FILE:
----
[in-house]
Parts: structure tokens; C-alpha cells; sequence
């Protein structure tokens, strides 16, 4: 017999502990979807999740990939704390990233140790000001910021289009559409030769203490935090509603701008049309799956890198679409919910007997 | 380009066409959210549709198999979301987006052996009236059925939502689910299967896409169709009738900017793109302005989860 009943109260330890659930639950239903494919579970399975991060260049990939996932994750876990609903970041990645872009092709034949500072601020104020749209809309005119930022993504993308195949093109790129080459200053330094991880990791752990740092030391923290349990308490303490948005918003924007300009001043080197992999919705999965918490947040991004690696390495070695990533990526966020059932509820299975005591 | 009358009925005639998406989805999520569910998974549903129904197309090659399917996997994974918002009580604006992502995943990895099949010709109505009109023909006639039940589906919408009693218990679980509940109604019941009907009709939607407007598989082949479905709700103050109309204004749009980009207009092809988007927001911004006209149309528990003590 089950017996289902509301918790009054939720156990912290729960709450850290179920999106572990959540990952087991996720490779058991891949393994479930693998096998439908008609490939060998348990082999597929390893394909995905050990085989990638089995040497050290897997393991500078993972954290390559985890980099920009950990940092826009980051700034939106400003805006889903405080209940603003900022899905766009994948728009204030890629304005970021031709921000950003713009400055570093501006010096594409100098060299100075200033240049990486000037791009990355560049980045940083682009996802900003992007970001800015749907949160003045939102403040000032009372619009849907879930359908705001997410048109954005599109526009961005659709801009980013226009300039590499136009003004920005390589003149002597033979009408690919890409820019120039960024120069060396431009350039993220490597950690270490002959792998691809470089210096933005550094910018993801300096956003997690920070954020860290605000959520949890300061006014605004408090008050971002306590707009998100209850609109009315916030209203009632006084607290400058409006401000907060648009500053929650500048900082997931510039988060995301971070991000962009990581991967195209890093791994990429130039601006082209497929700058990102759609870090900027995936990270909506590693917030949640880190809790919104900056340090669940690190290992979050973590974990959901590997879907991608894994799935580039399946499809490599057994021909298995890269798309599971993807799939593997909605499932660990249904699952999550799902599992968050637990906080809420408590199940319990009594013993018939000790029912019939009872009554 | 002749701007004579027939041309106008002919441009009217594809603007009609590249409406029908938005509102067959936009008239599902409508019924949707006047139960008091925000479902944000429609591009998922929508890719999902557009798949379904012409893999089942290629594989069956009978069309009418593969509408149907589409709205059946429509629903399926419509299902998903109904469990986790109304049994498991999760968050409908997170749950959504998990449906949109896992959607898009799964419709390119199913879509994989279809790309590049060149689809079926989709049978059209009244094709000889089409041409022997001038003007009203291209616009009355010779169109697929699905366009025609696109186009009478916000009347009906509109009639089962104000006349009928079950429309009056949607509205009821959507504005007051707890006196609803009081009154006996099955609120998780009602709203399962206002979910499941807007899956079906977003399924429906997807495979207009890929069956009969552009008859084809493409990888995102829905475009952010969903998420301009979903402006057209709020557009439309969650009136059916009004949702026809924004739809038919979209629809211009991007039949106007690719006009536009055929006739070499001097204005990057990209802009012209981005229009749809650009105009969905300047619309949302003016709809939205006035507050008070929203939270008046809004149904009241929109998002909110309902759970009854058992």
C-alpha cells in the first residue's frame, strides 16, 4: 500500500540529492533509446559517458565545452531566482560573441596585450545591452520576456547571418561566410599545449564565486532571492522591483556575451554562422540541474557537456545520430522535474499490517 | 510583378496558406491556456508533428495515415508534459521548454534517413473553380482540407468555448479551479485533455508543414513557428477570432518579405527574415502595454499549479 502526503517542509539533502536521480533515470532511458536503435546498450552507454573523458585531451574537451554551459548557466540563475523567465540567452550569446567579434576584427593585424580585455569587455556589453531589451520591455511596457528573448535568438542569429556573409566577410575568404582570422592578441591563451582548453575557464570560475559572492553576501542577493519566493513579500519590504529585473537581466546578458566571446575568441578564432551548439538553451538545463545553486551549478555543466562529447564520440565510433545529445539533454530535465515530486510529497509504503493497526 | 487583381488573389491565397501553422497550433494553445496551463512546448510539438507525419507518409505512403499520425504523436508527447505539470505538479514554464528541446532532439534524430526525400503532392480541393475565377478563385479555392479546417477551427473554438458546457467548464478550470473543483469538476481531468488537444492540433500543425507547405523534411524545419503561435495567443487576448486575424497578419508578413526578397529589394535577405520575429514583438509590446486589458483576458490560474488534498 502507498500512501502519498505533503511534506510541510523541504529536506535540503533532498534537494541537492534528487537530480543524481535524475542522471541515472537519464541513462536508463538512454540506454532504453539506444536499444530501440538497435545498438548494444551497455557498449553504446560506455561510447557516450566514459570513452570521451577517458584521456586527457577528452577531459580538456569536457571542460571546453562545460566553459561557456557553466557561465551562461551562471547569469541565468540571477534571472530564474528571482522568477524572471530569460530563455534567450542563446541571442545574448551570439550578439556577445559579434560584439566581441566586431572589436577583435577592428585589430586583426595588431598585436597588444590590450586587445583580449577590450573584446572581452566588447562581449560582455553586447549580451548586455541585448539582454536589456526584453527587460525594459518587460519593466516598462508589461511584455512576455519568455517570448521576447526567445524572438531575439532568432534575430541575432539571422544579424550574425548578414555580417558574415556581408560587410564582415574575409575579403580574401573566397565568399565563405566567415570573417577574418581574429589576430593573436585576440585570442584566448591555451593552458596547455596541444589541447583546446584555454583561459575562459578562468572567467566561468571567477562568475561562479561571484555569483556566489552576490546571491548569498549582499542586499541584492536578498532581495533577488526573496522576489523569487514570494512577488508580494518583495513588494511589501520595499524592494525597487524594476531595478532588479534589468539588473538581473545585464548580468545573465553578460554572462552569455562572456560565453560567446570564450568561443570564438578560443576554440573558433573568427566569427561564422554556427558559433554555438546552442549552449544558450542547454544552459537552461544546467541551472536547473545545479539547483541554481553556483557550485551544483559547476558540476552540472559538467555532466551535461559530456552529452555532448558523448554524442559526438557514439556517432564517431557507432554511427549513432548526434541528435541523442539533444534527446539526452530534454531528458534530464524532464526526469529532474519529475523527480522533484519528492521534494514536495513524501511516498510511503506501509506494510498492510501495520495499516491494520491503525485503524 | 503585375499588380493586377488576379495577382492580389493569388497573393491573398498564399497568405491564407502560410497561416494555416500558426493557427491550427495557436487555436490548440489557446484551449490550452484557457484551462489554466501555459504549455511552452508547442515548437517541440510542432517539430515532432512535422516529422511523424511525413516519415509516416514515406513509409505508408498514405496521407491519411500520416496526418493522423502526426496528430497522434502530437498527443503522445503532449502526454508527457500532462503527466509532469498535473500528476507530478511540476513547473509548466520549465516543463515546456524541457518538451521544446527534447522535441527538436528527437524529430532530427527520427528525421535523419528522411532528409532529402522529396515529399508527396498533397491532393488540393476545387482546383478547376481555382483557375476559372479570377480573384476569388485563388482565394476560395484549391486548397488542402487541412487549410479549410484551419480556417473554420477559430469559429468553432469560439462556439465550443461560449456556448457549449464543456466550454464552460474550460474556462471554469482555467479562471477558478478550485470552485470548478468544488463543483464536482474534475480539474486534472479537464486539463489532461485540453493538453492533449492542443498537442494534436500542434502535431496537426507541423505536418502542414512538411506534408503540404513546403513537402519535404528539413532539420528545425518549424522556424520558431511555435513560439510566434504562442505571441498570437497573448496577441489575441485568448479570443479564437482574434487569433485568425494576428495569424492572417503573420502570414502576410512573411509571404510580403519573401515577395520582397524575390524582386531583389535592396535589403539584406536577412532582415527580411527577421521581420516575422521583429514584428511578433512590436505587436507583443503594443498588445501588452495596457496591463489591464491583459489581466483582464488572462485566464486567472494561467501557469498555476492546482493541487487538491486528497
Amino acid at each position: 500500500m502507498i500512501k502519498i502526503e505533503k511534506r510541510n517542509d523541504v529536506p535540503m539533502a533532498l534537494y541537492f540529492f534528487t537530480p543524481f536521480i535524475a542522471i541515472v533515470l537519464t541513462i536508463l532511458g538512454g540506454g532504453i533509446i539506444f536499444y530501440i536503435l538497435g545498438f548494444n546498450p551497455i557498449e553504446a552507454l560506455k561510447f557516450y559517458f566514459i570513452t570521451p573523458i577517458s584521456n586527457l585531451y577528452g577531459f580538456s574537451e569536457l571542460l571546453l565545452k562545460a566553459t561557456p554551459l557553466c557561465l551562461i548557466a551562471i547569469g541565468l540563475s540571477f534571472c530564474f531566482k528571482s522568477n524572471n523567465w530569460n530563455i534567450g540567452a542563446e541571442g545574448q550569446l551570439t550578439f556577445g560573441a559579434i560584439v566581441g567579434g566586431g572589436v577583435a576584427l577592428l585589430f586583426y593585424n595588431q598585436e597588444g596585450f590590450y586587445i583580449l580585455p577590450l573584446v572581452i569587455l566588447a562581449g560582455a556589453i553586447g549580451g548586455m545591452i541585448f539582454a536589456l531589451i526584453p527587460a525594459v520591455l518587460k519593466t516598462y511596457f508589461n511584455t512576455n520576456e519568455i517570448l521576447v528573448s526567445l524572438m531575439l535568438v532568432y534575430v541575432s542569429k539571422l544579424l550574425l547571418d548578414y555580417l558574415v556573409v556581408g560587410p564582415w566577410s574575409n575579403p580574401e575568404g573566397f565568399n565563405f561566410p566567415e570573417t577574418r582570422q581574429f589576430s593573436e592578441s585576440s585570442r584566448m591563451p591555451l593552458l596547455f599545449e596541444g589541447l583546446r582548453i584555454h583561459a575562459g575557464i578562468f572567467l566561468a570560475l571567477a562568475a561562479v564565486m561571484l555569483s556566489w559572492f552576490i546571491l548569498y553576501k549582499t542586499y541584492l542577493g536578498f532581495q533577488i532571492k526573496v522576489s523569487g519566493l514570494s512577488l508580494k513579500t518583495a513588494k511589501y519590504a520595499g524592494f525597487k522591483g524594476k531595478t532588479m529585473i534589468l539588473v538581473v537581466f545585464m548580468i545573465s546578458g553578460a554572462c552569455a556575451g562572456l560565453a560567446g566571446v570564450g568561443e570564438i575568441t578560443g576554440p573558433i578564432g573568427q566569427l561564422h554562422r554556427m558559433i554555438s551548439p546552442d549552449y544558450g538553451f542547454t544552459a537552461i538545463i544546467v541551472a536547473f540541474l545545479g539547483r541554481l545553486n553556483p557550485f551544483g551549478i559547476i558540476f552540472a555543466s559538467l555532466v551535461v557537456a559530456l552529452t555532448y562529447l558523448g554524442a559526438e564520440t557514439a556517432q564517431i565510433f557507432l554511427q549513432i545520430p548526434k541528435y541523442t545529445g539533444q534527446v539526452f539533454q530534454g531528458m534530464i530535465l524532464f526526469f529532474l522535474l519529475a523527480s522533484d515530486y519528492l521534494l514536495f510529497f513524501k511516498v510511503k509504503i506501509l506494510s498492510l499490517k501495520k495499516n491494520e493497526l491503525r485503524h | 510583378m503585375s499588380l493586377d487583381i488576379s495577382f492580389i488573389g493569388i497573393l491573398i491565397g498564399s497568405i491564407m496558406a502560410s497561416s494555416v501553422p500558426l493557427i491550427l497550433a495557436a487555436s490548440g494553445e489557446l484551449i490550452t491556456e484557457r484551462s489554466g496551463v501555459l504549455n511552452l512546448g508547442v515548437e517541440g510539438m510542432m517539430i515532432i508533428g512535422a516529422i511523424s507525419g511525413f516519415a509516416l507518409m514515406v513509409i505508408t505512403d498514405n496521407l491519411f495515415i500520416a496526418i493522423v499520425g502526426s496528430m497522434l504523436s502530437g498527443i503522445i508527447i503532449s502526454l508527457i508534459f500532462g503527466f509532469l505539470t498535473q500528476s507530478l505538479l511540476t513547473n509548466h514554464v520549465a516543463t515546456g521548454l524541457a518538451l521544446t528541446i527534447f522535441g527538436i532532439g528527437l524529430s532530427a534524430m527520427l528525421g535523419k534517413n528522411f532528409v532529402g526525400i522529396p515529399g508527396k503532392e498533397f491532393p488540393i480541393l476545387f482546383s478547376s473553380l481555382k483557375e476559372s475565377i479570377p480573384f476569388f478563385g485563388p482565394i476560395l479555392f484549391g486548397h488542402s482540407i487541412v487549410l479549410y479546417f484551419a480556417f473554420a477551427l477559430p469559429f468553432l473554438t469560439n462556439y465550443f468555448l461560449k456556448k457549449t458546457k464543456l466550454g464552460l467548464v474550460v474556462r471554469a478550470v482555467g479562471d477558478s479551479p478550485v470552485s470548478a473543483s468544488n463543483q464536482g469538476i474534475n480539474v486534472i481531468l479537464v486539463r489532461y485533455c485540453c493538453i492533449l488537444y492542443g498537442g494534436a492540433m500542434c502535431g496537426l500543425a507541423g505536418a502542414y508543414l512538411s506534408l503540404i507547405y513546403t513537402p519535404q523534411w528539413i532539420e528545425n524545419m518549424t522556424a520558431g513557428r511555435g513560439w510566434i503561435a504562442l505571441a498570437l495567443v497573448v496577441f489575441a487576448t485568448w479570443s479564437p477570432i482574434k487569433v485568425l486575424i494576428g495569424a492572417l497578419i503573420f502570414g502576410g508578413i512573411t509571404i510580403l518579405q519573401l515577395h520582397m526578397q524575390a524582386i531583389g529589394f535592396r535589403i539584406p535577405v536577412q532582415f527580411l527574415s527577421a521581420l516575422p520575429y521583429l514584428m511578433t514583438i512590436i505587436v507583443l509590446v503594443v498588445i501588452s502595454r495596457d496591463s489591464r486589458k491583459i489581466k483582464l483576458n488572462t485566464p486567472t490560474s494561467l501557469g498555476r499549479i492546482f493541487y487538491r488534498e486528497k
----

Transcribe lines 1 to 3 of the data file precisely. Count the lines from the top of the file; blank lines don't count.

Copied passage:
[in-house]
Parts: structure tokens; C-alpha cells; sequence
């Protein structure tokens, strides 16, 4: 017999502990979807999740990939704390990233140790000001910021289009559409030769203490935090509603701008049309799956890198679409919910007997 | 380009066409959210549709198999979301987006052996009236059925939502689910299967896409169709009738900017793109302005989860 009943109260330890659930639950239903494919579970399975991060260049990939996932994750876990609903970041990645872009092709034949500072601020104020749209809309005119930022993504993308195949093109790129080459200053330094991880990791752990740092030391923290349990308490303490948005918003924007300009001043080197992999919705999965918490947040991004690696390495070695990533990526966020059932509820299975005591 | 009358009925005639998406989805999520569910998974549903129904197309090659399917996997994974918002009580604006992502995943990895099949010709109505009109023909006639039940589906919408009693218990679980509940109604019941009907009709939607407007598989082949479905709700103050109309204004749009980009207009092809988007927001911004006209149309528990003590 089950017996289902509301918790009054939720156990912290729960709450850290179920999106572990959540990952087991996720490779058991891949393994479930693998096998439908008609490939060998348990082999597929390893394909995905050990085989990638089995040497050290897997393991500078993972954290390559985890980099920009950990940092826009980051700034939106400003805006889903405080209940603003900022899905766009994948728009204030890629304005970021031709921000950003713009400055570093501006010096594409100098060299100075200033240049990486000037791009990355560049980045940083682009996802900003992007970001800015749907949160003045939102403040000032009372619009849907879930359908705001997410048109954005599109526009961005659709801009980013226009300039590499136009003004920005390589003149002597033979009408690919890409820019120039960024120069060396431009350039993220490597950690270490002959792998691809470089210096933005550094910018993801300096956003997690920070954020860290605000959520949890300061006014605004408090008050971002306590707009998100209850609109009315916030209203009632006084607290400058409006401000907060648009500053929650500048900082997931510039988060995301971070991000962009990581991967195209890093791994990429130039601006082209497929700058990102759609870090900027995936990270909506590693917030949640880190809790919104900056340090669940690190290992979050973590974990959901590997879907991608894994799935580039399946499809490599057994021909298995890269798309599971993807799939593997909605499932660990249904699952999550799902599992968050637990906080809420408590199940319990009594013993018939000790029912019939009872009554 | 002749701007004579027939041309106008002919441009009217594809603007009609590249409406029908938005509102067959936009008239599902409508019924949707006047139960008091925000479902944000429609591009998922929508890719999902557009798949379904012409893999089942290629594989069956009978069309009418593969509408149907589409709205059946429509629903399926419509299902998903109904469990986790109304049994498991999760968050409908997170749950959504998990449906949109896992959607898009799964419709390119199913879509994989279809790309590049060149689809079926989709049978059209009244094709000889089409041409022997001038003007009203291209616009009355010779169109697929699905366009025609696109186009009478916000009347009906509109009639089962104000006349009928079950429309009056949607509205009821959507504005007051707890006196609803009081009154006996099955609120998780009602709203399962206002979910499941807007899956079906977003399924429906997807495979207009890929069956009969552009008859084809493409990888995102829905475009952010969903998420301009979903402006057209709020557009439309969650009136059916009004949702026809924004739809038919979209629809211009991007039949106007690719006009536009055929006739070499001097204005990057990209802009012209981005229009749809650009105009969905300047619309949302003016709809939205006035507050008070929203939270008046809004149904009241929109998002909110309902759970009854058992």